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a reply to: reldra

thanks!



posted on Oct, 22 2015 @ 03:03 PM
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a reply to: network dude

I don't know about sonicwall.

we use cisco routers. and a pix firewall.

Cisco does have a way to fail over to another router.
We use that in case our cable modem goes down and we have to route to a different connection.

sonicwall might provide the same. but you may need to routers. I'd speak with the sonicwall vendor to see if they support that.



posted on Oct, 22 2015 @ 03:20 PM
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I have a serious disdain for all things Sonicwall myself but that's mostly based on experience years ago. Cisco ASAs and Fortinets are always popular. I personally use pfSense but I'm cheap and I don't mind tinkering with packages. You can't beat the bang for your buck with something like pfSense/untangle/ClearOS. I'm running squid+squidguard, snort, pfblockerng and a few other things for the cost of a core i3.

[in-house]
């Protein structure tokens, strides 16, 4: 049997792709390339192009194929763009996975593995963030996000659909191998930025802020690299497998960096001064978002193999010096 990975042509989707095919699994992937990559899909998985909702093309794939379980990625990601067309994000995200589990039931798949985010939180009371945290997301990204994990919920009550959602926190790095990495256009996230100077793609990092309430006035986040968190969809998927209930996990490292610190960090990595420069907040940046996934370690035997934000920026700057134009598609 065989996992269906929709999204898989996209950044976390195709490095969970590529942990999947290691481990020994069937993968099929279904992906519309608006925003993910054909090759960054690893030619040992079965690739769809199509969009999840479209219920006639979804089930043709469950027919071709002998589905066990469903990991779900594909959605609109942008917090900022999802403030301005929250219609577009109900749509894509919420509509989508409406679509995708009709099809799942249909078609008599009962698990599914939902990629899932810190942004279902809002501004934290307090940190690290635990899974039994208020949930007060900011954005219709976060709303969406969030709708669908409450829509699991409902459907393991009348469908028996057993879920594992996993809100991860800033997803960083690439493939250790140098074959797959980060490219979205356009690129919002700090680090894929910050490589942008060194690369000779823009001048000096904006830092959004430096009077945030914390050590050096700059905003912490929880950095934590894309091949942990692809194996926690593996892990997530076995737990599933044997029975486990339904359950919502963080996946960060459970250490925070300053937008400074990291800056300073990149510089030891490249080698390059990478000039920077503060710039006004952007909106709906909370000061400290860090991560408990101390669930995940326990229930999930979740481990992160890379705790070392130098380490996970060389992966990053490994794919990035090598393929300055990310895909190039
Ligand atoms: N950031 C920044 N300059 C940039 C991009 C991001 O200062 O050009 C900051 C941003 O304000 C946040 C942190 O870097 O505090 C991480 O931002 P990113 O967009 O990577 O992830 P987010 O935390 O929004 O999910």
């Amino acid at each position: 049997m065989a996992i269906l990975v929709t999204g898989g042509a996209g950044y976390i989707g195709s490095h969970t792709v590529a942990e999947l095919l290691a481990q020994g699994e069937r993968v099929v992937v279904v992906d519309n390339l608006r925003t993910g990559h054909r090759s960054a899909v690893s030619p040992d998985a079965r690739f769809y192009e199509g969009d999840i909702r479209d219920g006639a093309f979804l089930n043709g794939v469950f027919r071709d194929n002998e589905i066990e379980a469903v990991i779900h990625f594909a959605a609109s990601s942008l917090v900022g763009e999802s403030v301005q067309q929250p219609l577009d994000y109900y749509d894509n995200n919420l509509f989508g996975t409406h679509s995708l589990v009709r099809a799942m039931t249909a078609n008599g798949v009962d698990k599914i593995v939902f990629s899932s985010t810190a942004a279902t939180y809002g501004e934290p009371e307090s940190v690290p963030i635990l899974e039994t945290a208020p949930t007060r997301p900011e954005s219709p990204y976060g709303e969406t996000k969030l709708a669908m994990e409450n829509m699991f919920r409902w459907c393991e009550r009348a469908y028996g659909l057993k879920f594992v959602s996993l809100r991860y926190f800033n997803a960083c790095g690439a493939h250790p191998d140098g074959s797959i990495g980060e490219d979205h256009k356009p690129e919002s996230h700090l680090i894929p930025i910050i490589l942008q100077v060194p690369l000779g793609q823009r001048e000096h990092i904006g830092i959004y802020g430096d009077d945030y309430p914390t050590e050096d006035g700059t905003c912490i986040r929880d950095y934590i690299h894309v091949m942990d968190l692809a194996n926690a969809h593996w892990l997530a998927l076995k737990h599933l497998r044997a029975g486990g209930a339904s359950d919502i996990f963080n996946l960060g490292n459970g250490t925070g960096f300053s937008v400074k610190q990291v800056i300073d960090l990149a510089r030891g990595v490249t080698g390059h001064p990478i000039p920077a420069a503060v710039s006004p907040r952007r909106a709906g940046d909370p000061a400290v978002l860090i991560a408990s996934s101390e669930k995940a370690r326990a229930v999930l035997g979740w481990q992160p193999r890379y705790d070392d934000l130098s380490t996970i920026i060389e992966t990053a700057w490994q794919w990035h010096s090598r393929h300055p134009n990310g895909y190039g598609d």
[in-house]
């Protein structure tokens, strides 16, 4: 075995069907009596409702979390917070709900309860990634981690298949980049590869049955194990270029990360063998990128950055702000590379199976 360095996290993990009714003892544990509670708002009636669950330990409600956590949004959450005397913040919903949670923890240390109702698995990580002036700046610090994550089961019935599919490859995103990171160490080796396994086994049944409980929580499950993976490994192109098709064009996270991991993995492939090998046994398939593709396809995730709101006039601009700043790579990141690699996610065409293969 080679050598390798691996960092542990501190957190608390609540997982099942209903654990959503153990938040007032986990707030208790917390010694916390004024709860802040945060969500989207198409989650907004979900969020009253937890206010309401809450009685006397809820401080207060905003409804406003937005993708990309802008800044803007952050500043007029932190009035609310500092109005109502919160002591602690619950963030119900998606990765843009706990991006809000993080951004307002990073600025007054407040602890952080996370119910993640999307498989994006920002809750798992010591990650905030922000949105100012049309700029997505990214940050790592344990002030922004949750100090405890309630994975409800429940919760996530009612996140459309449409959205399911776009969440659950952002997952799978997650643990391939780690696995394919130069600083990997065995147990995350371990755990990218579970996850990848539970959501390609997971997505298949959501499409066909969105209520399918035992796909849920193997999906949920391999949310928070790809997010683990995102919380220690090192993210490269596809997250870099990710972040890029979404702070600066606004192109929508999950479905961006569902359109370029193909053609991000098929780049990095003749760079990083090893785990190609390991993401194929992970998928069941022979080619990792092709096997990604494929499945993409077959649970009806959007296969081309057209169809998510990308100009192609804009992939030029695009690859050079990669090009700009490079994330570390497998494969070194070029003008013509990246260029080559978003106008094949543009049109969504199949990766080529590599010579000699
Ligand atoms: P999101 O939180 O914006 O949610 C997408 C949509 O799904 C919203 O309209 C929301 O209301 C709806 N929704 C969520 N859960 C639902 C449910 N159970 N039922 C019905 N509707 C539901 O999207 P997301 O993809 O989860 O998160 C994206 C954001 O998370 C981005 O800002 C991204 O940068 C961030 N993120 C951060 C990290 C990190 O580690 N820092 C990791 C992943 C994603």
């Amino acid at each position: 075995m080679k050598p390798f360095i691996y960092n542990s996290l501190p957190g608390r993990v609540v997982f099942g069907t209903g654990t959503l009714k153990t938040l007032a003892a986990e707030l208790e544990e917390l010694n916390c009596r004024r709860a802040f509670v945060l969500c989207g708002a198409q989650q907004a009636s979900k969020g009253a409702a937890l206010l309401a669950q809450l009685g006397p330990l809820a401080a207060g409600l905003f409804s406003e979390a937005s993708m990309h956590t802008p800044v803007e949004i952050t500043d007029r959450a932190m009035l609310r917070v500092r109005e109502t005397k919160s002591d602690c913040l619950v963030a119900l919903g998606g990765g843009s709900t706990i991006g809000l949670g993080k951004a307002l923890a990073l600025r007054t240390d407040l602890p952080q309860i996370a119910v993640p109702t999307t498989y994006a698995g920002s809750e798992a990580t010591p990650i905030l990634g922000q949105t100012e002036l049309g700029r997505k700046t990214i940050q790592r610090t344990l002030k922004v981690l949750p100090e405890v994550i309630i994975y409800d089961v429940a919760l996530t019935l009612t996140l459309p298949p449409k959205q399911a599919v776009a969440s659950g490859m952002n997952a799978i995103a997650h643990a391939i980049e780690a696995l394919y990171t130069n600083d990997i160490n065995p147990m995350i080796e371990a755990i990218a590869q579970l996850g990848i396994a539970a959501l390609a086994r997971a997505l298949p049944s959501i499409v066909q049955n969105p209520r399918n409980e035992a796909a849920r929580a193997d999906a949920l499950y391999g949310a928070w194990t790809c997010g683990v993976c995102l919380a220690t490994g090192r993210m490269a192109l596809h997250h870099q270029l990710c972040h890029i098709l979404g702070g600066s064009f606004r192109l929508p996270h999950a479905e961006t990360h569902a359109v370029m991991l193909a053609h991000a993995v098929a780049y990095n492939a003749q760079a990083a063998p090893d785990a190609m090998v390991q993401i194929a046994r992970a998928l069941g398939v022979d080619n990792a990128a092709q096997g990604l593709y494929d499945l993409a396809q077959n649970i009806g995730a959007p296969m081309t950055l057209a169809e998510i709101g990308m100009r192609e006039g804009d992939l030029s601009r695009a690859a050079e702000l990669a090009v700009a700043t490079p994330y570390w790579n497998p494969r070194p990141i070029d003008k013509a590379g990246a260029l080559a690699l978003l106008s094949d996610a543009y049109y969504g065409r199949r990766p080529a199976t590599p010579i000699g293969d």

EDIT:

The Avaya phones have their own point to point between locations but I a site to site VPN for failover connectivity if that goes down and the phones are fine at the remote location (obviously no impact on the side with the PRI). We have a crappy electrical grid here in south Jersey and after the battery backups die at the upstream POPs, the fiber goes with it so I installed some Cradlepoint MBR1400s maybe a year and a half ago with a plan from Verizon. The bandwidth is fine with an LTE connection but the latency is a bit high for VOIP. I actually haven't tried it out because our Avaya servers failover to a couple POTS lines at the remote locations.